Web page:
Medium old dog  new tricks

You CAN teach an old dog new tricks


We have just had a School for Social Entrepreneurs study day where we gave out to the students their original application form that they wrote over a year ago when they applied to attend our programme. This was not a misty eyed attempt at nostalgia, or to shatter the dreams they once held dear but an attempt to encourage them to recognise their progress and identify the learning they have gained since the start of the programme. Often we are not consciously aware of our personal development unless we look back to the person we once were and see the difference.

I have previously been on a learning programme where we have all written a letter to ourselves at the start of the course, outlining our hopes and fears and where we wanted to be at the end of the 3 years. It was a really emotional time as we opened our letters and found out which bits had gone to plan and which definitely hadn’t. It doesn’t have to be over that length of time; we can experience great change in a much shorter time and this is one way of acknowledging that change. Have you ever found an old diary and read the entries from the person you used to be? It can be really uncomfortable if you read the ideological musings from yourself as a teenager, but it is valuable to know the person you have become.

Learning can be painful – I was introduced to Snapchat this week and I don’t like it! Evidently I am a bit of a dinosaur using Facebook and social media is much more instant and disposable and ‘snappy’ now. I want to hang on to what I know but I can see the warning signs of being left behind so I will give it a go – I may not use it but at least I can say I have experience of it; it might be hard to teach an old dog new tricks, but I am determined to try!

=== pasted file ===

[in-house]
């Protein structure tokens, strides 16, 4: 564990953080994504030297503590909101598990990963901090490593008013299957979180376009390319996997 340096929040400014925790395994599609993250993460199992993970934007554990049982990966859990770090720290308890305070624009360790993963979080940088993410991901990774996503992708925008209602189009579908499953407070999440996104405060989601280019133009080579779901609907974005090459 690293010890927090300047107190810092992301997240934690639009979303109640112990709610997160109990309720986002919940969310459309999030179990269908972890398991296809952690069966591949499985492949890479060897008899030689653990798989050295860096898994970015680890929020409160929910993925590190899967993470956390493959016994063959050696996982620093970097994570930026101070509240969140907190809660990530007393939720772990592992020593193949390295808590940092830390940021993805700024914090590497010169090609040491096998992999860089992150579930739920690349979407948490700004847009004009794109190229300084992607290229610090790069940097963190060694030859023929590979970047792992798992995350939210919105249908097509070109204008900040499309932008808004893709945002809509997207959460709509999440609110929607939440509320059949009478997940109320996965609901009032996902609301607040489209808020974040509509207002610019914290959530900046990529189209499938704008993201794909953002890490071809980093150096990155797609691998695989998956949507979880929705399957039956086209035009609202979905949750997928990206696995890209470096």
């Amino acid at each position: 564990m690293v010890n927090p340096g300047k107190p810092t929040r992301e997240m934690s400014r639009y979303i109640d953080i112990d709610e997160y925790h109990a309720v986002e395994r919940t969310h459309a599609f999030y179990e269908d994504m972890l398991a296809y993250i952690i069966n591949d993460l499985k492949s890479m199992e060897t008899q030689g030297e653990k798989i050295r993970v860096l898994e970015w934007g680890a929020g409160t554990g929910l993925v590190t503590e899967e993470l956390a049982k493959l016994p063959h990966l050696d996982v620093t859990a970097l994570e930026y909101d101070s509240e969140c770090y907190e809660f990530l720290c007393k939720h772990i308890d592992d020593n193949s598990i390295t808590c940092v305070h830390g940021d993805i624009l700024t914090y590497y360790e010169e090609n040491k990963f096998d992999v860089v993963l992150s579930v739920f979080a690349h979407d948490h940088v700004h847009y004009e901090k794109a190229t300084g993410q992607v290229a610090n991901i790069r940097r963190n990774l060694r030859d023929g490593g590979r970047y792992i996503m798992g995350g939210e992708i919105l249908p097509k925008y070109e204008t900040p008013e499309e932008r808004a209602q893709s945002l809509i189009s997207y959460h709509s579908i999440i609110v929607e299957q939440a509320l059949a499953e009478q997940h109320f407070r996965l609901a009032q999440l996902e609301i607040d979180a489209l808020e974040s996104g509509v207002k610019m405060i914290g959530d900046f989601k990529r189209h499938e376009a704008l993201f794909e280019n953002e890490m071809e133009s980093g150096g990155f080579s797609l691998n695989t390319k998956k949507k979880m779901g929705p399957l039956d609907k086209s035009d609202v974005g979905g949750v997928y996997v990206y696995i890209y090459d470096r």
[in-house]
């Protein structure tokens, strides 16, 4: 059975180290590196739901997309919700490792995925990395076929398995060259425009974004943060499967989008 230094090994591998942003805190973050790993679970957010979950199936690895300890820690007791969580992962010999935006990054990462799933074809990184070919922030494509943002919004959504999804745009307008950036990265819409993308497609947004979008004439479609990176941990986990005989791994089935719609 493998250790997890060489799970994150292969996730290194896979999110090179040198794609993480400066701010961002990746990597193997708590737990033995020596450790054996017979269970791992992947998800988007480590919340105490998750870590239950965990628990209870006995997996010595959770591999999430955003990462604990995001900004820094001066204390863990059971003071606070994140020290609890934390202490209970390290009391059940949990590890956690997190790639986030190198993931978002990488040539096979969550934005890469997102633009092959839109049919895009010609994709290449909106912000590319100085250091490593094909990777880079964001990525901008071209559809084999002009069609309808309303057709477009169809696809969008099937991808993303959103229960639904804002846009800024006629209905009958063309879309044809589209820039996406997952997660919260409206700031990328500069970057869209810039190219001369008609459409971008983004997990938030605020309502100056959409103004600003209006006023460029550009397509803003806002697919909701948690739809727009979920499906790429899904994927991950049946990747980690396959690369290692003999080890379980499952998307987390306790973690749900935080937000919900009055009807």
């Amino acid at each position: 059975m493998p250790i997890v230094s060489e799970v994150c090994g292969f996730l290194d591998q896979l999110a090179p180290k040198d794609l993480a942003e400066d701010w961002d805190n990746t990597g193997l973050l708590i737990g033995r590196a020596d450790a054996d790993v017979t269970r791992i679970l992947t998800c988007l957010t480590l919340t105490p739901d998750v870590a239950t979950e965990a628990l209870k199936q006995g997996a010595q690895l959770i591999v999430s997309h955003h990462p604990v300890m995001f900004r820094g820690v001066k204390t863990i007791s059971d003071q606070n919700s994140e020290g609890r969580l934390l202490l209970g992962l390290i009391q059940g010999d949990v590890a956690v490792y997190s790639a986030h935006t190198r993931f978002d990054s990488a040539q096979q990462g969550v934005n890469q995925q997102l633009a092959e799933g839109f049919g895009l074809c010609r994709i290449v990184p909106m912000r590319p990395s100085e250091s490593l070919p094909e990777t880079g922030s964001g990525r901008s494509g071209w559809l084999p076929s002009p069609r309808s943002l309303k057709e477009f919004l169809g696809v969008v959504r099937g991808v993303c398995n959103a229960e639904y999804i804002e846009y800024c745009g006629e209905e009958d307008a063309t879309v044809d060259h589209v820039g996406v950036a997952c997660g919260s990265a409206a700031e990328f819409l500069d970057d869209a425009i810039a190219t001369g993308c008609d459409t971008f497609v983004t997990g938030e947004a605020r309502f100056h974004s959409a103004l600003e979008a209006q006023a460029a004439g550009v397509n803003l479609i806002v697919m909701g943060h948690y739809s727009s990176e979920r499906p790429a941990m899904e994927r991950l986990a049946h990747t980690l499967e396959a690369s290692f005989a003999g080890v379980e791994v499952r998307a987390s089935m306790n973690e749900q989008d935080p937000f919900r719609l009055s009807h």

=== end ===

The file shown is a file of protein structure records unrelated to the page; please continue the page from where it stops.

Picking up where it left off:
I have found that the older I get, the more I am aware of what I don’t know. I think I would like to add something to the learning process, you know the one:

Unconscious incompetence – eg a child sitting behind the wheel of a car making brrrum noises and thinks there is nothing to this driving lark
Conscious incompetence – eg the learner driver who stalls when changing gear and suddenly realises this is much harder than it looks
Conscious competence – eg being able to drive but having to concentrate really really hard and sitting very upright
Unconscious competence – eg you arrive somewhere and have no recollection of the drive at all!

And now:
Discerning incompetence – eg you break down and realise you know little or nothing about how the car you are driving actually works

Also the realisation of all the things you don’t know and how much there really is to learn in the universe and no matter how long you live you will never know even a minute fragment of it all. Going from thinking you pretty much know everything there is to know to knowing that the only thing you really know is that you know very little!

It’s great to look back and realise how far you have come, how much more knowledgeable you are, how powerful you have become but temper it with a healthy awareness of your place in the universe!